A combined 59 Democratic New York state lawmakers issued a letter Thursday calling on Gov. Andrew Cuomo to resign in light of his altering of nursing home COVID-19 deaths and at least six allegations of sexual misconduct.
Cuomo “has lost the confidence of the public and the state legislature, rendering him ineffective in this time of most urgent need,” the lawmakers wrote. “We have a Lieutenant Governor who can step in and lead for the remainder of the term, and this is what is best for New Yorkers in this critical time. It is time for Governor Cuomo to resign.”
Of the 59 Democratic lawmakers who signed the letter, 40 are in the New York state assembly, which has the authority to impeach Cuomo. In the event those 40 lawmakers take the next step and call for Cuomo’s impeachment, they would be just five votes shy of the 76 needed to successfully impeach the governor, as 31 Republican assembly members have already come out in support of impeachment.
Impeachment of a New York governor is a much more serious matter than impeachment at the federal level. Cuomo would be stripped of his powers immediately upon his impeachment by the assembly and Lieutenant Gov. Kathy Hochul would become acting governor. Cuomo would regain his authority only after the state senate voted to acquit.
1/3) NEW: A combined 59 members of @NYSenDems and @NYSA_Majority are now calling on @NYGovCuomo to resign, saying in a new letter “he has lost the confidence of the public and the state legislature.” With 40 signatories in the Assembly, that number now surpasses a… pic.twitter.com/6HoGxZUHF9
— Zack Fink (@ZackFinkNews) March 11, 2021
Republican Assembly Member Kieran Michael Lalor told the Daily Caller News Foundation that the letter Thursday was “definitely a step towards impeachment,” but he explained there’s a number of hurdles to cross before the chamber would be ready to begin proceedings.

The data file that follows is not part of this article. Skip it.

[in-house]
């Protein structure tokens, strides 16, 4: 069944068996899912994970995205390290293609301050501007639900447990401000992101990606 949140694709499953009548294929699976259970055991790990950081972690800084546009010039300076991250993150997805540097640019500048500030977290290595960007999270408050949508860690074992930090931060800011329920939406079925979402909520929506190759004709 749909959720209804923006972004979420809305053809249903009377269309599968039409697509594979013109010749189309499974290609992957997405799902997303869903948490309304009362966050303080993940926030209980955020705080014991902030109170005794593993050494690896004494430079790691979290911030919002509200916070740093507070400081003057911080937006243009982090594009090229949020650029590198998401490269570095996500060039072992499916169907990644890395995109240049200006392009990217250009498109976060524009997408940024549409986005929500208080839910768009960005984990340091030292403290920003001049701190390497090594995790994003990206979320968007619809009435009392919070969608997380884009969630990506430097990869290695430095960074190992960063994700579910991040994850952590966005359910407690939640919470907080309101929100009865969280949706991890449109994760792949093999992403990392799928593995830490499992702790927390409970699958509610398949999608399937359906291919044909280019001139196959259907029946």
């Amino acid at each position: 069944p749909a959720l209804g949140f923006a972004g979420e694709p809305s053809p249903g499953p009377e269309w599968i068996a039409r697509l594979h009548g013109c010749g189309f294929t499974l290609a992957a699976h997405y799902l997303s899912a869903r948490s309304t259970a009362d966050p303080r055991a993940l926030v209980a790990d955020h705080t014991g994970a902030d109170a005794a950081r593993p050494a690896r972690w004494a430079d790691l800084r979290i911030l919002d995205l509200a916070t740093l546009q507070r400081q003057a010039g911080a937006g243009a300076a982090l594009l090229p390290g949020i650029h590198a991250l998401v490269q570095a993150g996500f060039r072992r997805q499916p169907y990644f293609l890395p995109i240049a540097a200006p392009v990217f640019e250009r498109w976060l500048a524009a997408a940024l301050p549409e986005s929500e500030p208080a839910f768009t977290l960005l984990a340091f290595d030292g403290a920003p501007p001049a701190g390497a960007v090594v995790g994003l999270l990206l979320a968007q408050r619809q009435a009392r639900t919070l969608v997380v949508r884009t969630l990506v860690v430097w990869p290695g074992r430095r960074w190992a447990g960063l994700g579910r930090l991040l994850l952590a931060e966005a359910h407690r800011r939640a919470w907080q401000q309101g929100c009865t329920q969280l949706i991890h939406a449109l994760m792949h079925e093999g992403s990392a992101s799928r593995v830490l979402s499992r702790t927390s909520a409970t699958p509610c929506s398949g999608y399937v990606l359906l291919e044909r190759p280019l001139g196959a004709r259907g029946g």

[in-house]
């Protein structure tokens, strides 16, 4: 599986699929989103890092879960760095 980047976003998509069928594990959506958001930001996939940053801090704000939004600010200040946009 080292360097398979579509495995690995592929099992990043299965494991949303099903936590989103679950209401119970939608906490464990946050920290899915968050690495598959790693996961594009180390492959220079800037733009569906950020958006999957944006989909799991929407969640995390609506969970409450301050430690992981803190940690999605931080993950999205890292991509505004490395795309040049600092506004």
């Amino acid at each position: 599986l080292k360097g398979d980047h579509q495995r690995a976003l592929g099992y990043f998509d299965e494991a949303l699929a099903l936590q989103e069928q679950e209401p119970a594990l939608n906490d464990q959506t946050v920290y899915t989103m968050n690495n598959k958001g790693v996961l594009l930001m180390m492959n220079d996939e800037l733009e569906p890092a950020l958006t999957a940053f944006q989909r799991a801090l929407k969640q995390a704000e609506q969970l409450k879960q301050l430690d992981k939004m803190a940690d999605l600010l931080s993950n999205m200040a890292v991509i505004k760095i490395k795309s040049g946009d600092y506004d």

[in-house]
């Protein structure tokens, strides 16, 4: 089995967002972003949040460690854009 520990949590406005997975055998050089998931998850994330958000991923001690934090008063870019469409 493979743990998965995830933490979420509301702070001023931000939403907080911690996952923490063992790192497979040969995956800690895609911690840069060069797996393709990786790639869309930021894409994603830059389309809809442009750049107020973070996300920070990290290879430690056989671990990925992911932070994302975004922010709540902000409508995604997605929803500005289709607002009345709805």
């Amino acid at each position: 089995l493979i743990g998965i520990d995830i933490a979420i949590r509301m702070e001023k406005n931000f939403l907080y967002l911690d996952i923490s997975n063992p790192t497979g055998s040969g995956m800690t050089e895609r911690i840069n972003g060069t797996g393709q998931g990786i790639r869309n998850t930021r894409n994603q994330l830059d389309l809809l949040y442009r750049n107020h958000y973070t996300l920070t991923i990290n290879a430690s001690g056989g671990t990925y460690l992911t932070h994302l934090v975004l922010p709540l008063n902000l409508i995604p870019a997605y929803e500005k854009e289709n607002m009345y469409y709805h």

“If you’re a member of the assembly, you’re one of the only 150 people in the world who have the actual mechanism to remove the governor,” Lalor said. “He’s not going to resign. Unless you’re also calling for impeachment, it’s kind of disingenuous.”
Cuomo has steadfastly refused to resign amid allegations of sexual harassment, saying to do so would be “anti-Democratic.”
Lalor noted that former New York Gov. Eliot Spitzer resigned from his post in March 2008 amid a prostitution scandal not because of calls for his resignation, but because he was told by the state assembly that there were enough votes for his impeachment.
“It’s the threat of impeachment that gets governors to step down,” Lalor said. “Calling for resignation doesn’t get governors to step down. All of my colleagues who are saying resign, they should really be saying impeach, and I hope that they will realize that.”
“We’re talking about the deaths of 15,000 vulnerable New Yorkers,” Lalor said in reference to Cuomo’s handling of the COVID-19 pandemic in nursing homes. “What could be more important than that? What are we doing in the assembly today, yesterday, tomorrow, next week, that’s as important as bringing justice to the 15,000 people who died and their families?”
Even if enough assembly members come out in support of impeaching Cuomo, proceedings can’t begin unless State Assembly Speaker Carl Heastie allows a vote on the matter, Lalor explained.
Lalor said he doesn’t expect Heastie to announce his position on a Cuomo resignation or impeachment until he’s finished negotiating the state’s budget bill, which is expected to be wrapped up by the end of March.
“He’s negotiating a budget with a very weak and desperate governor,” Lalor said. “He doesn’t want Cuomo to know, because he’s going to get everything he wants in this budget.”
“If the speaker came out for impeachment, he’d have 76 votes within minutes. That’s a great piece of leverage that the speaker has,” Lalor said. “He’s choosing to use that leverage to get his budget priorities rather than using that leverage to check the chief executive, bring justice to the sexual harassment victims, the 15,000 nursing home victims and their families.”